13. Data Errors in the NPC Browser: Analysis of Steroids Substructure # of # of No Incomplete Complete but Hits Correct stereochemistry Stereochemistry incorrect Hits stereochemistry Gonane 34 5 8 21 0 Gon-4-ene 55 12 3 33 7 Gon-1,4-diene 60 17 10 23 10Williams, Ekins and TkachenkoDrug Disc Today 17: 685-701 (2012)
  14. Drug Disambiguation Project
  15. NCATS Discovering “New TherapeuticUses for Existing Molecules”58 Molecule namesand identifiers. Whereare the “structures”?
  16. NCATS dataset• Several groups tried to collate molecules• Chris Lipinski provided approximately 30 unique molecules• Simple molecule descriptors shows no difference between compounds classified as discontinued (N= 15) or those in clinical trials (n = 14).• Where is the definitive set of publicly accessible molecules for computational repurposing and analysis?
  17. Drug structure quality is important.. Many groups ARE doing in silico repositioning Integrating or using sets of FDA drugs..and if structures are incorrect predictions will be Where is the definitive set of FDA approved drugs with correct structures? Ideally we need linkage between in vitro data and clinical data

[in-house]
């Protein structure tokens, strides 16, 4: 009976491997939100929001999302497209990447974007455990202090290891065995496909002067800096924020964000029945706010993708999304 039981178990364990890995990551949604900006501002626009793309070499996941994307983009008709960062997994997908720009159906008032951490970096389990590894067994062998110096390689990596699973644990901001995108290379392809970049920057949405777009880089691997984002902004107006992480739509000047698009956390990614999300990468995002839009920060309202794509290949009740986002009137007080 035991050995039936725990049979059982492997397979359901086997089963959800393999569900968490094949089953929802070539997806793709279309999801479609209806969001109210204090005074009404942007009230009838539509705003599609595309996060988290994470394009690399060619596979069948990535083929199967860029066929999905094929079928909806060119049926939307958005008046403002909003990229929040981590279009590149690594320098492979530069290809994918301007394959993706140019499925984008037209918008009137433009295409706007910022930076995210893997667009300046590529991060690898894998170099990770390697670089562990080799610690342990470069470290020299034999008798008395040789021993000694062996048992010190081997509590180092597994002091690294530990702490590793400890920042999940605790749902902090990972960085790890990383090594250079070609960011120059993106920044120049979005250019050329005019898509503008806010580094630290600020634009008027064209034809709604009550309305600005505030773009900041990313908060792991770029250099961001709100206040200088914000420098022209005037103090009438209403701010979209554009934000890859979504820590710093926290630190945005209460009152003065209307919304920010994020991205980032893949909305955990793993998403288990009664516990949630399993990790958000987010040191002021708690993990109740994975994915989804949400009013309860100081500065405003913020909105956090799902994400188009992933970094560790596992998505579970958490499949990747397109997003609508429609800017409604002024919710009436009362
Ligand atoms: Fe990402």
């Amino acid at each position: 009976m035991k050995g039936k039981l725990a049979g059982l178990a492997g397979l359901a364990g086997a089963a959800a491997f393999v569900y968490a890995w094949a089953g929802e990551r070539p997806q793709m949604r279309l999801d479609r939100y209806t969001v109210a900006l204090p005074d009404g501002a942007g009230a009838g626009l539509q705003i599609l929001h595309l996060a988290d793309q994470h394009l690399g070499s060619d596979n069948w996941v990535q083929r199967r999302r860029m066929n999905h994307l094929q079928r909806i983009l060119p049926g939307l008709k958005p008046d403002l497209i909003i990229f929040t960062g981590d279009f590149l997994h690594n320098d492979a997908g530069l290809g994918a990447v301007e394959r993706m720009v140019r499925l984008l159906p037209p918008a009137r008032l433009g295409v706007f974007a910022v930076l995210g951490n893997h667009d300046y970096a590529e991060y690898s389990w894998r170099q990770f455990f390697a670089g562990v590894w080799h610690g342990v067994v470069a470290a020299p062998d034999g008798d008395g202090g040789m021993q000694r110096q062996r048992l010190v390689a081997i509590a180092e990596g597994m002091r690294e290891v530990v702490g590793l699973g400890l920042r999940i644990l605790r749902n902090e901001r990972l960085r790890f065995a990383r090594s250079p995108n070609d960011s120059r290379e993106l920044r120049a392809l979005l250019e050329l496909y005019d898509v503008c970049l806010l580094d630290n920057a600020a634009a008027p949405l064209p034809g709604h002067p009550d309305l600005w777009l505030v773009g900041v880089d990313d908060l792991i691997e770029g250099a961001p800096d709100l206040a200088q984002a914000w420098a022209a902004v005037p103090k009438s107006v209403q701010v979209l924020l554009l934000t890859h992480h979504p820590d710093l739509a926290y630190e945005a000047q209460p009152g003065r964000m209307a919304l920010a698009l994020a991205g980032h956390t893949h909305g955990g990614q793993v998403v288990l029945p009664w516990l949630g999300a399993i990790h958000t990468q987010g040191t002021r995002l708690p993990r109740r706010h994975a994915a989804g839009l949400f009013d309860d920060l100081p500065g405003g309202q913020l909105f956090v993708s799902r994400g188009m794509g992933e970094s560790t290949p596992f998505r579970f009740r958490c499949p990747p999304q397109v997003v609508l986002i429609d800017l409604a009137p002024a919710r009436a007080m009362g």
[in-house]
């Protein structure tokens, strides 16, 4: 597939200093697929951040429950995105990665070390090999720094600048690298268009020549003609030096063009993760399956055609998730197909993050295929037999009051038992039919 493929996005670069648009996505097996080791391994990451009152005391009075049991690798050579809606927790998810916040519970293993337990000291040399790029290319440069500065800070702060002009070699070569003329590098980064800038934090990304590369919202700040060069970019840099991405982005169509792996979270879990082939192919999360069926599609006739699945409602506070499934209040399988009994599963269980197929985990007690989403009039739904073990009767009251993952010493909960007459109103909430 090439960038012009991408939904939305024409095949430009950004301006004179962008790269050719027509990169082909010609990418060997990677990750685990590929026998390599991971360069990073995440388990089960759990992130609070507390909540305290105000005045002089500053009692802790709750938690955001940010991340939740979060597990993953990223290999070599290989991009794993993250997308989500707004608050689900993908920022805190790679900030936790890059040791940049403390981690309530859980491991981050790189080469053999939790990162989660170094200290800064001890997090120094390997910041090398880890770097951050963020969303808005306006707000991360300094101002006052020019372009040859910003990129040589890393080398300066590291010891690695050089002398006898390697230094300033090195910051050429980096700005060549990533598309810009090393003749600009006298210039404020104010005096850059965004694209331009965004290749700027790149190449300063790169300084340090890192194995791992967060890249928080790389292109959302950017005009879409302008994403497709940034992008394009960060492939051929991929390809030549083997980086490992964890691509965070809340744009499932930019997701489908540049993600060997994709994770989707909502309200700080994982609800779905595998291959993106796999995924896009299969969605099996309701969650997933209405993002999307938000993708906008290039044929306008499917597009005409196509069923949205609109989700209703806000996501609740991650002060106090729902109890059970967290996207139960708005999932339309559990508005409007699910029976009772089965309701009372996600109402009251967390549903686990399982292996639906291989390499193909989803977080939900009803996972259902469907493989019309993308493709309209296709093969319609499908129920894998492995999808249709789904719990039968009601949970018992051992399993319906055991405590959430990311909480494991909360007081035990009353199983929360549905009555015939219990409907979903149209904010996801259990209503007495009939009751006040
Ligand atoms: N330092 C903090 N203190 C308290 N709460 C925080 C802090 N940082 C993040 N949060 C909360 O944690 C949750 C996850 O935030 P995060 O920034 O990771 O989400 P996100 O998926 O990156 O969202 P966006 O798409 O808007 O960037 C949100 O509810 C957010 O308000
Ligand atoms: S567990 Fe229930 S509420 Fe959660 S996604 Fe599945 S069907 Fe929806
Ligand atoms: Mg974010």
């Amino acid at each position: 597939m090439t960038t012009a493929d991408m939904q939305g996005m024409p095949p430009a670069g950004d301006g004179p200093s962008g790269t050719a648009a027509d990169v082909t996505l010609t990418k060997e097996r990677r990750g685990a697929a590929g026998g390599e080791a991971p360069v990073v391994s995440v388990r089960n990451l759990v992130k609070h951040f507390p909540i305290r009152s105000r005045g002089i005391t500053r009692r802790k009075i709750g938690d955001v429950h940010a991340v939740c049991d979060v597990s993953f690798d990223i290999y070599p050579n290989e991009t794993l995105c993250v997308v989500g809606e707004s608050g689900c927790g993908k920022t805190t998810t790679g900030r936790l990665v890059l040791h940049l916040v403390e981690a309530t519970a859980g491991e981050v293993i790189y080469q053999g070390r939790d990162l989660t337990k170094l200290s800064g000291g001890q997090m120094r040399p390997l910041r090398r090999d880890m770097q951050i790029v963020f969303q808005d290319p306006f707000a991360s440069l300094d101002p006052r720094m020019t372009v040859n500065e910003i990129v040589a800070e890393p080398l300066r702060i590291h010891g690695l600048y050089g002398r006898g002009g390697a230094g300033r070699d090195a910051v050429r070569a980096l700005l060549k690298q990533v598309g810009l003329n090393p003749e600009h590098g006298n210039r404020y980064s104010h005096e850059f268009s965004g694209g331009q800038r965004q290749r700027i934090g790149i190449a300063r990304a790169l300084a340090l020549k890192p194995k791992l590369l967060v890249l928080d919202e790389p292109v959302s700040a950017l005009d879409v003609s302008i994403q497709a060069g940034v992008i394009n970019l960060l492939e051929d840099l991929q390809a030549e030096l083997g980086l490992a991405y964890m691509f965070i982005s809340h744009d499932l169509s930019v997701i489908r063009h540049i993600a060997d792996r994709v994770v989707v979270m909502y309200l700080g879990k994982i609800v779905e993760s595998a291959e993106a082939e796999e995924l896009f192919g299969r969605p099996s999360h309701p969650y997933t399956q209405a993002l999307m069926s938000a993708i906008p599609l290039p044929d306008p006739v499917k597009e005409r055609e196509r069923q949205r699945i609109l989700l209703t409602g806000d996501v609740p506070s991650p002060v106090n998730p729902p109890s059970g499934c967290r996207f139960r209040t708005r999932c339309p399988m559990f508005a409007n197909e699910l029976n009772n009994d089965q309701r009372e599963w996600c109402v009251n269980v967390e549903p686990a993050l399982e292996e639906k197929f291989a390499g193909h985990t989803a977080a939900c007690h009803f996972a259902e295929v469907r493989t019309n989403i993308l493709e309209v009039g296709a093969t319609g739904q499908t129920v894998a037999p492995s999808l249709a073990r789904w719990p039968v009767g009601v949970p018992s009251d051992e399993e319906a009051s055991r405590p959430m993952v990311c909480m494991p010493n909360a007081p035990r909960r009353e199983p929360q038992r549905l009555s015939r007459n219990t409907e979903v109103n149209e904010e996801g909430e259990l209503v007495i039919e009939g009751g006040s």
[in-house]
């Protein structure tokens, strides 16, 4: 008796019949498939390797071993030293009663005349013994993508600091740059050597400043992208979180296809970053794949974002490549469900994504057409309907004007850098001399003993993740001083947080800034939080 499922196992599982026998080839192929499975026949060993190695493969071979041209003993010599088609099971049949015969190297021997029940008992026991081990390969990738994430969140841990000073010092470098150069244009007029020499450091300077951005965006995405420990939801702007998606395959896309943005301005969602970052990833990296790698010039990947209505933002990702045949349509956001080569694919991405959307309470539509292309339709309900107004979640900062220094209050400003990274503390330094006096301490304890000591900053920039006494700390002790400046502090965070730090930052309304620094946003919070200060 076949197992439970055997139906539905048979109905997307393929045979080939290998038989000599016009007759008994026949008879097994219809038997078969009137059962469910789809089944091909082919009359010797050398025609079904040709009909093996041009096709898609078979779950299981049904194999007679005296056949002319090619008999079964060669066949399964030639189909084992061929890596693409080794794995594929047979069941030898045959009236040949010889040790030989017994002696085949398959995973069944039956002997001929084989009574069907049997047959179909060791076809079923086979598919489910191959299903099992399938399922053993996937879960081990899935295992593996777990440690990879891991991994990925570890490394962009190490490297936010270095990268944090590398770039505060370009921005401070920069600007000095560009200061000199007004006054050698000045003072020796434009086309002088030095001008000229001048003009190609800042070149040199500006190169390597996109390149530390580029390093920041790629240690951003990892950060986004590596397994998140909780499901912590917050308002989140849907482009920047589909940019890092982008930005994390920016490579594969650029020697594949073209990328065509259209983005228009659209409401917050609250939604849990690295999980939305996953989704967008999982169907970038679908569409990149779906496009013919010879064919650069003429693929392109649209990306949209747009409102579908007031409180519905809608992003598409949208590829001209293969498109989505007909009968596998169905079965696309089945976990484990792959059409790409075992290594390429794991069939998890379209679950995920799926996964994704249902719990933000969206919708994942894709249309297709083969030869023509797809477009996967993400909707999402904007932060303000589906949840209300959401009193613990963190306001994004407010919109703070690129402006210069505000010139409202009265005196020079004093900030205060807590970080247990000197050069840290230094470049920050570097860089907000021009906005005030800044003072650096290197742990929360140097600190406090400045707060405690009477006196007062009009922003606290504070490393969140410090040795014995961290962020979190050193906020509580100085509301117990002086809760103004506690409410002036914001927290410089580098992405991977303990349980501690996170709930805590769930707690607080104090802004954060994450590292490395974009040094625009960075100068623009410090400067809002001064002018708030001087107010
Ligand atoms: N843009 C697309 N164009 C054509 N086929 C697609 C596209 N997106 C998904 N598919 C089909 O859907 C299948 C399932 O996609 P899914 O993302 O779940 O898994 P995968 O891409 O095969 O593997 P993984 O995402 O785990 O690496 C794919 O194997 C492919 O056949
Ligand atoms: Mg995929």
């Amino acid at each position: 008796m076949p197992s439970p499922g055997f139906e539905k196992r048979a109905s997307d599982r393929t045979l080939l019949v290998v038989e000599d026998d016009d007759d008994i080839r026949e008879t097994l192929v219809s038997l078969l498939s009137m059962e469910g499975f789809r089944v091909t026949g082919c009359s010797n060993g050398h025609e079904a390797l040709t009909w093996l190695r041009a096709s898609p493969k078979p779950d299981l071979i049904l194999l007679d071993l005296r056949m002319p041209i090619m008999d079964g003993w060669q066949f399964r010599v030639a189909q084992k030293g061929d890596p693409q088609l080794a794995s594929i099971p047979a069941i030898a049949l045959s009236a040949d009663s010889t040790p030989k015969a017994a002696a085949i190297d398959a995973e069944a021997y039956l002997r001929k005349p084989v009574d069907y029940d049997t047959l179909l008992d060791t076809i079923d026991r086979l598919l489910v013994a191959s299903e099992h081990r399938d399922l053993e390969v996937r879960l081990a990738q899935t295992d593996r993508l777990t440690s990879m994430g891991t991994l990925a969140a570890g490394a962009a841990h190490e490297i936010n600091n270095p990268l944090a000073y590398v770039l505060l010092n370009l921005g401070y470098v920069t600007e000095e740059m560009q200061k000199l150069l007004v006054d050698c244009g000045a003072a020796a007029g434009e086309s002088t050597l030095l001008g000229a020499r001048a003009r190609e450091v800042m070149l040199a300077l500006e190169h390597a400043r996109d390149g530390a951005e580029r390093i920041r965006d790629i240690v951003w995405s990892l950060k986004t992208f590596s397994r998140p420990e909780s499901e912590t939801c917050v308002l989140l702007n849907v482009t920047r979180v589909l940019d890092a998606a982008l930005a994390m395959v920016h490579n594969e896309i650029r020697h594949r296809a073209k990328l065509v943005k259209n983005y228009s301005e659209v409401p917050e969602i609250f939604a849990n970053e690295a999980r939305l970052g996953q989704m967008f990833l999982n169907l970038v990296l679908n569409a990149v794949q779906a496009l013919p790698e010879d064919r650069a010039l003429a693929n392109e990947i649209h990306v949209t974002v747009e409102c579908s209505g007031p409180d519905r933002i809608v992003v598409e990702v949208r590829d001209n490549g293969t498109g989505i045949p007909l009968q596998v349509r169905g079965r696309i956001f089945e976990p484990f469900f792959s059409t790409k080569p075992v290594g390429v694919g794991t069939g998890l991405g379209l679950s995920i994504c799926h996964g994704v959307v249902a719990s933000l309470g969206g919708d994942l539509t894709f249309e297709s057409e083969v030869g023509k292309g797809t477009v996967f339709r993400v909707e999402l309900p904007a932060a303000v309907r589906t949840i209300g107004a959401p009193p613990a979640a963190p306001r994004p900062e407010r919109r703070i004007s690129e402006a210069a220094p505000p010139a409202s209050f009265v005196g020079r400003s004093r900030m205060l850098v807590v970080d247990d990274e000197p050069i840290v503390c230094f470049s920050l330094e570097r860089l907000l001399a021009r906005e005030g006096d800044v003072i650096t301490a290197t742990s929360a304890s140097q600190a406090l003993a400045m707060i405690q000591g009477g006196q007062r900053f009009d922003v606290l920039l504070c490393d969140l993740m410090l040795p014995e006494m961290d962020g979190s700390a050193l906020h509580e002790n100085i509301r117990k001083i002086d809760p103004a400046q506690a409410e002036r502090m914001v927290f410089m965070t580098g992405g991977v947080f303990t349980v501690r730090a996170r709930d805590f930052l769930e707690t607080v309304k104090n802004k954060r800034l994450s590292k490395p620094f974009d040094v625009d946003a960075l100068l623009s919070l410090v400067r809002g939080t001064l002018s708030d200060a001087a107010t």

18. We have a problem… Lots of data available but quality is suspect Errors proliferate database to database Data continues to flow in unabated When errors are identified hard to get fixed! Data licensing is confusing – “Open Data” We are “takers” not “givers” mostly… Standards are lacking:  Data licensing  Data processing – structure standardization
  19. So what needs to happen to improve?• Let’s agree collaboration and crowdsourcing can help• Provide SIMPLE ways to provide feedback• Contribute when possible – databases should provide feedback mechanisms• Adopt standards for structure handling and representation• Adopt standards for data interchange• Allow machine handling of data – use the power of the semantic web
  20. Williams, Ekins and Tkachenko, Drug Disc Today 17: 685-701 (2012)
  21. Collaboration on Curation Collaborate on curation…share through standards and open interfaces
  22. All DBs should take comments!
  23. Standardize Use the SRS as guidance for standardization
  24. “Appify” curation and collaboration• The data network is complex• “Appify” collaboration and curation networks• Increasing crowdsourcing role for data analysis Ekins & Williams, Pharm Res, 27: 393-395, 2010.
  25. Mobile Apps for Drug Discovery
  26. Open Drug Discovery Teams Free iOS app used to expose repurposing data All of this data has been tweeted, Clark and Williams, Mol Informatics, in Press 2012
  27. Open Drug Discovery Teams